Analyst: 0.4% drop in CPI doesn't mean deflation


The Consumer Price Index dropped 0.4% year-on-year in October, following a record 0.5% drop in September, according to data published today by the Central Statistics Office (KSH), but an analyst said it is still too early to talk about deflation in Hungary.

CPI started flat in the first half of the year (January: 0.0%, February: +0.1%, March: +0.1%, April: -0.1% and May: -0.1%) before slipping at a then-record 0.3% in June. Analysts have been predicting flat prices for the rest of this year, but this latest price drop has again stirred concerns. Although Gergely Tóth, an analyst from BudaCash, said deflation is not a problem yet.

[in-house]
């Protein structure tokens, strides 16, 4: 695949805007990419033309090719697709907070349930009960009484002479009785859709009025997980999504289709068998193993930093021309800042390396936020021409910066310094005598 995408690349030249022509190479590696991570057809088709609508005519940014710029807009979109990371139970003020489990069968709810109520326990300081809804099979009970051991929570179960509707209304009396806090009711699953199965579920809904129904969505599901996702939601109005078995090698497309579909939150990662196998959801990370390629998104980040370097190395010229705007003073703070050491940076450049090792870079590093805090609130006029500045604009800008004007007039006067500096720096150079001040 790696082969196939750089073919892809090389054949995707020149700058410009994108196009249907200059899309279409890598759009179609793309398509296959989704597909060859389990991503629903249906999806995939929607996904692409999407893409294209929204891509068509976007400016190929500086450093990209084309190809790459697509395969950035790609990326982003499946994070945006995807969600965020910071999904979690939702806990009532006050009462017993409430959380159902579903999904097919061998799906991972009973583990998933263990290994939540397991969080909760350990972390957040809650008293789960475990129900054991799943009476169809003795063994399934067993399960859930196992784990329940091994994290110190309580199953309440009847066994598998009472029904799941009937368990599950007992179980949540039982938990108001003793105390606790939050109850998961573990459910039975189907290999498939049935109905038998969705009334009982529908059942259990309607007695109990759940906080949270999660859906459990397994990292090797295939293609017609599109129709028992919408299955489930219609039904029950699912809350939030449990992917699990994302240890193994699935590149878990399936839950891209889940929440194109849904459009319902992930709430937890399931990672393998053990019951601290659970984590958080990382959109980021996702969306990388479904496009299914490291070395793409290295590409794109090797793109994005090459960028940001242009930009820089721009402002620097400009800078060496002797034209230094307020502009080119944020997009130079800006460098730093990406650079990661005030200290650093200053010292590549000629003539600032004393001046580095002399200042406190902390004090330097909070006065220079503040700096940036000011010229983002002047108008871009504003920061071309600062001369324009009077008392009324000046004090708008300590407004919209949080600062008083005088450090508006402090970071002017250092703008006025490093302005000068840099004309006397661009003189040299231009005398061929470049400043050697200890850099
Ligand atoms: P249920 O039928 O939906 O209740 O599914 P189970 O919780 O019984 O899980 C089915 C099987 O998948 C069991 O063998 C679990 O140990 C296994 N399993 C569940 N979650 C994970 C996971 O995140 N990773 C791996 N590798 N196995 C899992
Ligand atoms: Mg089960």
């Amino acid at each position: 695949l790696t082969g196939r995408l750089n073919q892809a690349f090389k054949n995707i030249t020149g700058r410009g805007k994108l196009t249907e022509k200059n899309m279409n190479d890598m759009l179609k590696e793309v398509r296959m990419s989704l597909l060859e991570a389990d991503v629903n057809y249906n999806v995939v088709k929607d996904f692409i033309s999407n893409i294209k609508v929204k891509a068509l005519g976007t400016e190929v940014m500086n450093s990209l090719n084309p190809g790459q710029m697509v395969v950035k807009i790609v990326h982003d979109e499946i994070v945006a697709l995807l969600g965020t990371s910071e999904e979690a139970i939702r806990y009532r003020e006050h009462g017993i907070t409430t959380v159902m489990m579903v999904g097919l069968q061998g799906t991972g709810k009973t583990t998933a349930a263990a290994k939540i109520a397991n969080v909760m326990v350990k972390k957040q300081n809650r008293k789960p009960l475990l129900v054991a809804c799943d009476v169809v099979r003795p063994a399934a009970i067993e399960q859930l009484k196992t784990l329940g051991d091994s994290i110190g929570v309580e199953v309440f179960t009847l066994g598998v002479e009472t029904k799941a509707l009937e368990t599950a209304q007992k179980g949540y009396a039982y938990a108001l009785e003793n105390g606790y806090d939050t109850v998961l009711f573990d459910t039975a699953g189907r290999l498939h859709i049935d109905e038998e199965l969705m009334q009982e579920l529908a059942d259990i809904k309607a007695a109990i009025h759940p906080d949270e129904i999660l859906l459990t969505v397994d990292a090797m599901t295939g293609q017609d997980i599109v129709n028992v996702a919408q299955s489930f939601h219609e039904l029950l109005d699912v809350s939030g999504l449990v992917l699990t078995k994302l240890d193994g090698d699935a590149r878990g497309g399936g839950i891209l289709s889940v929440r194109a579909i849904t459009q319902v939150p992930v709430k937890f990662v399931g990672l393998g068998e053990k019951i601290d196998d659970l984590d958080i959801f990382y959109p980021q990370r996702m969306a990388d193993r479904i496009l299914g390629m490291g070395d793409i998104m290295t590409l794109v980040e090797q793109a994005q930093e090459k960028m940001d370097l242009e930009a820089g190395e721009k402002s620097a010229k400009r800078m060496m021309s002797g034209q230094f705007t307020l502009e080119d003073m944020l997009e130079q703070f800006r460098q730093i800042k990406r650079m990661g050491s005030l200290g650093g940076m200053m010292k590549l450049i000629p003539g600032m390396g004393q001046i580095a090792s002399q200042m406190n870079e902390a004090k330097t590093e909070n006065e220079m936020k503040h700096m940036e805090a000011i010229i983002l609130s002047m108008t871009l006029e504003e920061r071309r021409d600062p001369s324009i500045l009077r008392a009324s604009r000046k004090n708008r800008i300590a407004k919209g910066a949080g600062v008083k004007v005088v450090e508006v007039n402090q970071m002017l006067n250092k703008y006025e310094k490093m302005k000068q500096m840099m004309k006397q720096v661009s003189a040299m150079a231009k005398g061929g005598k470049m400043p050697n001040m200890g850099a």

"We cannot talk about deflation, as the figures of the past month do not imply it. The unfavorable figures are due to the latest round of government-mandated utility tariff reductions," he said. "The disappearance of the utility tariff reduction and expected rise of residential consumption will raise CPI. Further petrol price reductions might affect the index negatively, however the index is not expected to slip any further."

Goldman Sachs analysts said in October that they expect Hungarian inflation to accelerate to 3% by mid-2015, in line with the central bank’s targets.


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